I haven't mentioned this, because we have been rather busy in the interim, but several weeks ago, one of my adult children, who works for a technology company, was laid off. It's always tough to deal with a job lay off and all the implications of such. The subject employer is restructuring their large technology department and many people who made high salaries there will be out of a job. This will be true across the country for employees and managers of this particular company.
When I was young, we were taught that we could make ourselves virtually lay off proof. Being a valued employee, taking all the certifications and courses offered or possible through an employer, and doing a really good job with whatever the undertaking were just a few of those strategies. However, there is no such thing now. Perhaps, rather than making ourselves lay off proof, it probably makes sense to follow some of the strategies that maximize our marketability to other companies. Perhaps, gathering the ability and flexibility to shift gears rapidly is the skill for which we should be working.
1. NEVER live within your means, ALWAYS live below it. Always save as much money as you can for rainy days. Where you should put your money can and does change, but that you should save does not. Pay yourself first, preferably directly from the paycheck if possible. Then live on what is left. Adjust this sum regularly, as needed.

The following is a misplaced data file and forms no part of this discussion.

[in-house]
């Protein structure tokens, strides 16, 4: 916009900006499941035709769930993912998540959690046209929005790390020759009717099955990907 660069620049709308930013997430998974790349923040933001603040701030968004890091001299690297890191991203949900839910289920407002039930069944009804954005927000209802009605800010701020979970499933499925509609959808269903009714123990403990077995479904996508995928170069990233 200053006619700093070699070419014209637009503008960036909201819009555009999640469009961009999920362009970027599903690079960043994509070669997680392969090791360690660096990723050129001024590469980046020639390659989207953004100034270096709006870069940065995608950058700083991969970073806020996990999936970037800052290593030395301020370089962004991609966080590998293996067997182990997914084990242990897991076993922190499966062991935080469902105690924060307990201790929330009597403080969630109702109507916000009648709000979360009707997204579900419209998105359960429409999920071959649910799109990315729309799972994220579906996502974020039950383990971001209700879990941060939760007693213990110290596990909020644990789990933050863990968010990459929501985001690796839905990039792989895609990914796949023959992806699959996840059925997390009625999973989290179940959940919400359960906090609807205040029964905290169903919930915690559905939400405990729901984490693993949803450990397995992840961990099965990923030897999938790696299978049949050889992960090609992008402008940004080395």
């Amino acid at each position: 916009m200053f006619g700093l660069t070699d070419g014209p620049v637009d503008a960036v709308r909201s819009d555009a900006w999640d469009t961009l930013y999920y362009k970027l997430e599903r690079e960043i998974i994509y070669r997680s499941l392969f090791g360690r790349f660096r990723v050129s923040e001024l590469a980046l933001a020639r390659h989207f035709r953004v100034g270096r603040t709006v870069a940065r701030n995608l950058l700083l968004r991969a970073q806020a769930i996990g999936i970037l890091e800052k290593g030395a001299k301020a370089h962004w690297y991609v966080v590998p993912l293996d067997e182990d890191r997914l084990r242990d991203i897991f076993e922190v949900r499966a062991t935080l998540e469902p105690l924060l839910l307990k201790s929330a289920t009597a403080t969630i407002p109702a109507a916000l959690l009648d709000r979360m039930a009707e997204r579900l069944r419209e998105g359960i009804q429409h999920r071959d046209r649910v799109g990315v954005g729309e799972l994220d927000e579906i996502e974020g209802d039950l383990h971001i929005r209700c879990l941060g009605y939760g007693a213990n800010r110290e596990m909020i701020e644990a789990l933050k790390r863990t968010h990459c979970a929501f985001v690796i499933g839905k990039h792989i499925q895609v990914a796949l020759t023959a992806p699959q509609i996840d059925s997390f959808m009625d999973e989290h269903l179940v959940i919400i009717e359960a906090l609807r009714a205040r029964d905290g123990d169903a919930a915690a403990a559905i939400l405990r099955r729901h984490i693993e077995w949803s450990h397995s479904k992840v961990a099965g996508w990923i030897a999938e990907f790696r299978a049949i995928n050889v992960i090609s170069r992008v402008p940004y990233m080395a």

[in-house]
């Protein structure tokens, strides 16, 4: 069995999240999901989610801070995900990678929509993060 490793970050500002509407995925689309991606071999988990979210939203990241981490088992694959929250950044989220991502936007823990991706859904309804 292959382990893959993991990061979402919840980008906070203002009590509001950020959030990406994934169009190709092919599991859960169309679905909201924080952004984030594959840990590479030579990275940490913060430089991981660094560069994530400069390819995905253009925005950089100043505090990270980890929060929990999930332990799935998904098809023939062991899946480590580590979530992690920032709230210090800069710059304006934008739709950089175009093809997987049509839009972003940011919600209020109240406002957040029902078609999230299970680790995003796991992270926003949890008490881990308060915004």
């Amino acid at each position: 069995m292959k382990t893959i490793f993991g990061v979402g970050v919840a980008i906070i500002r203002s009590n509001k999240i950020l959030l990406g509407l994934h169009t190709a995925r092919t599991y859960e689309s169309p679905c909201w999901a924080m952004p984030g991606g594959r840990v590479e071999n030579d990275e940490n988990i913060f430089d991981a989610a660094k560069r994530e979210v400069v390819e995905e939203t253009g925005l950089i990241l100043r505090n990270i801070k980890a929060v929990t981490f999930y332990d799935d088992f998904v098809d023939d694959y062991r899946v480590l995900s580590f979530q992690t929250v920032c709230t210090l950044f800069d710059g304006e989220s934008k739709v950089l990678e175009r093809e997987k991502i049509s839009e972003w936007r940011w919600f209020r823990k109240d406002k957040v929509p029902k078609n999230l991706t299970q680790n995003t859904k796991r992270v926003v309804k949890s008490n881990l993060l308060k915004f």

2. Always keep an updated resume. My kids have ten different versions of current updated resumes. They do this because one focuses on one aspect of their education and training, and another focuses on others. My eldest son, for example, doesn't include much detail on his resume concerning his sculpture degree, when applying for a technology job. However, when applying for a fabrication job, he might go into some detail regarding his welding experience. My nursing resume wouldn't have too much detail on my writing, although it is mentioned.
3. Keep a hard copy manila file of names and addresses of companies to which you would apply if your job today went South. When there is a sudden layoff, it can be hard to recall the possibilities if you don't have the prework already done. If you know the names and contacts of manager and human resources workers, that might help too.
4. Whenever you can, gather the names, addresses, e-mails and phone numbers of the people with whom you work and the managers and bosses that you believe would give you an excellent reference. Jobs and companies change so quickly now that it can be very hard to verify your employment somewhere. There is absolutely no one left at Lockheed who was there when I was an industrial nurse.
5. When people leave your present employer, stay in touch with them through Linkedin or via phone etc. Many times, someone who has left your prior employer has gone to a company that may well be able to hire you too. Sometimes an encouraging word to a prospective employer from a new employee, is all it takes to get you hired too.